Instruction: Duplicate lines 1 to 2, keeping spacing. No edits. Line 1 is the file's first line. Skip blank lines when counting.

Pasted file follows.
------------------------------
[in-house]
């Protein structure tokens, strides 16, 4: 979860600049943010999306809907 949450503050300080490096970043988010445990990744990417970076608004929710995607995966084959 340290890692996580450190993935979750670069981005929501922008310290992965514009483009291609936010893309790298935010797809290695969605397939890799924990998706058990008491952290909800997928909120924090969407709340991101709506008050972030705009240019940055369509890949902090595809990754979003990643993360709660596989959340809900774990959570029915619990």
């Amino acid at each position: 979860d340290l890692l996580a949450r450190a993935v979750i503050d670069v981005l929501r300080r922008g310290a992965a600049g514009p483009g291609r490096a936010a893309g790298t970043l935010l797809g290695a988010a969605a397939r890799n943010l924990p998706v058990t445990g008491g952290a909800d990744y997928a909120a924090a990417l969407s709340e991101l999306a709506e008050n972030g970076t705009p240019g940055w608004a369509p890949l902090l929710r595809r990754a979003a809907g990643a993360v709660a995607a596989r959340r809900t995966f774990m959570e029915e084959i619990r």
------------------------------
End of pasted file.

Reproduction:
[in-house]
């Protein structure tokens, strides 16, 4: 979860600049943010999306809907 949450503050300080490096970043988010445990990744990417970076608004929710995607995966084959 340290890692996580450190993935979750670069981005929501922008310290992965514009483009291609936010893309790298935010797809290695969605397939890799924990998706058990008491952290909800997928909120924090969407709340991101709506008050972030705009240019940055369509890949902090595809990754979003990643993360709660596989959340809900774990959570029915619990």